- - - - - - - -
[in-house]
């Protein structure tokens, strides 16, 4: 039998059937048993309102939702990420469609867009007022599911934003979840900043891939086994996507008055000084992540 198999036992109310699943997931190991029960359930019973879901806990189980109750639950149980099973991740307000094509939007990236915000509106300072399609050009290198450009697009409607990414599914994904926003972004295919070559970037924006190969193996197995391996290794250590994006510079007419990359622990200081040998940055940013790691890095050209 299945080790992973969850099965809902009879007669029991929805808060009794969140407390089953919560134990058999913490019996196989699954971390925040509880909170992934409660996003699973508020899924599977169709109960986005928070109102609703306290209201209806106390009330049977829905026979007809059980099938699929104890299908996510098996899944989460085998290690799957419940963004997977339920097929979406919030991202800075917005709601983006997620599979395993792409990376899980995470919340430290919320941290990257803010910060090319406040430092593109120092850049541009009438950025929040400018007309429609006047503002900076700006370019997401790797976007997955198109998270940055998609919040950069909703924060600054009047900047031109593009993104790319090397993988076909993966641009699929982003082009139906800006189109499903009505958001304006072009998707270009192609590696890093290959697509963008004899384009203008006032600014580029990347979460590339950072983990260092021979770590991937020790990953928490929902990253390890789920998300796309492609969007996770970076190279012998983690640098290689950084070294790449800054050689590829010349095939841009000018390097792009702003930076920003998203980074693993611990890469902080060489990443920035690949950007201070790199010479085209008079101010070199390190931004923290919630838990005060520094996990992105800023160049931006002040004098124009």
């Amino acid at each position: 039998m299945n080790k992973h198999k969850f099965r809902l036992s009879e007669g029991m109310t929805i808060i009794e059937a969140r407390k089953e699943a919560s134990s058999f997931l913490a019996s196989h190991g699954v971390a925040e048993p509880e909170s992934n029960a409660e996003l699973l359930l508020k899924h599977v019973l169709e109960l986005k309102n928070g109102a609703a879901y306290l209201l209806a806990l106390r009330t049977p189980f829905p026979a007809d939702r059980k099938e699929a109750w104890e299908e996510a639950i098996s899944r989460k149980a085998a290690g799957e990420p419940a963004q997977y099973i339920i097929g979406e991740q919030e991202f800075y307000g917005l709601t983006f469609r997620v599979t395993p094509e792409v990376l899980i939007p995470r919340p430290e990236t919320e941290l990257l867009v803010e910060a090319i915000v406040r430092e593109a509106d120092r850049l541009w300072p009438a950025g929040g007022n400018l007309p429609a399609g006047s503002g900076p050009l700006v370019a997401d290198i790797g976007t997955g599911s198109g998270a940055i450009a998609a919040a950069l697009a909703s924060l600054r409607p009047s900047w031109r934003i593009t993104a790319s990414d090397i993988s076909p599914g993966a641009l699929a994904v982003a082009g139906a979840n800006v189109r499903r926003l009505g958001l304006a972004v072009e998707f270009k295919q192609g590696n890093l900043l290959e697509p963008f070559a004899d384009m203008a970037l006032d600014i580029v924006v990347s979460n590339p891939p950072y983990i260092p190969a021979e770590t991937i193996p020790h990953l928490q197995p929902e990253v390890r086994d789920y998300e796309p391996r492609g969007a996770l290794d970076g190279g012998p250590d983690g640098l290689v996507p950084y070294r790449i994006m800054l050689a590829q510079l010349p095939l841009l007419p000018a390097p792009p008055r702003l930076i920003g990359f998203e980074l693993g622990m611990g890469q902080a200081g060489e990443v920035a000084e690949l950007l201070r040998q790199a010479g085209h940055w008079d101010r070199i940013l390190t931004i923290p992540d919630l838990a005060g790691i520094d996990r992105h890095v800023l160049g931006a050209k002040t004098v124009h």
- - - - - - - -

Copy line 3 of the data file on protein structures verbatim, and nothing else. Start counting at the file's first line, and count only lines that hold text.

């Amino acid at each position: 039998m299945n080790k992973h198999k969850f099965r809902l036992s009879e007669g029991m109310t929805i808060i009794e059937a969140r407390k089953e699943a919560s134990s058999f997931l913490a019996s196989h190991g699954v971390a925040e048993p509880e909170s992934n029960a409660e996003l699973l359930l508020k899924h599977v019973l169709e109960l986005k309102n928070g109102a609703a879901y306290l209201l209806a806990l106390r009330t049977p189980f829905p026979a007809d939702r059980k099938e699929a109750w104890e299908e996510a639950i098996s899944r989460k149980a085998a290690g799957e990420p419940a963004q997977y099973i339920i097929g979406e991740q919030e991202f800075y307000g917005l709601t983006f469609r997620v599979t395993p094509e792409v990376l899980i939007p995470r919340p430290e990236t919320e941290l990257l867009v803010e910060a090319i915000v406040r430092e593109a509106d120092r850049l541009w300072p009438a950025g929040g007022n400018l007309p429609a399609g006047s503002g900076p050009l700006v370019a997401d290198i790797g976007t997955g599911s198109g998270a940055i450009a998609a919040a950069l697009a909703s924060l600054r409607p009047s900047w031109r934003i593009t993104a790319s990414d090397i993988s076909p599914g993966a641009l699929a994904v982003a082009g139906a979840n800006v189109r499903r926003l009505g958001l304006a972004v072009e998707f270009k295919q192609g590696n890093l900043l290959e697509p963008f070559a004899d384009m203008a970037l006032d600014i580029v924006v990347s979460n590339p891939p950072y983990i260092p190969a021979e770590t991937i193996p020790h990953l928490q197995p929902e990253v390890r086994d789920y998300e796309p391996r492609g969007a996770l290794d970076g190279g012998p250590d983690g640098l290689v996507p950084y070294r790449i994006m800054l050689a590829q510079l010349p095939l841009l007419p000018a390097p792009p008055r702003l930076i920003g990359f998203e980074l693993g622990m611990g890469q902080a200081g060489e990443v920035a000084e690949l950007l201070r040998q790199a010479g085209h940055w008079d101010r070199i940013l390190t931004i923290p992540d919630l838990a005060g790691i520094d996990r992105h890095v800023l160049g931006a050209k002040t004098v124009h």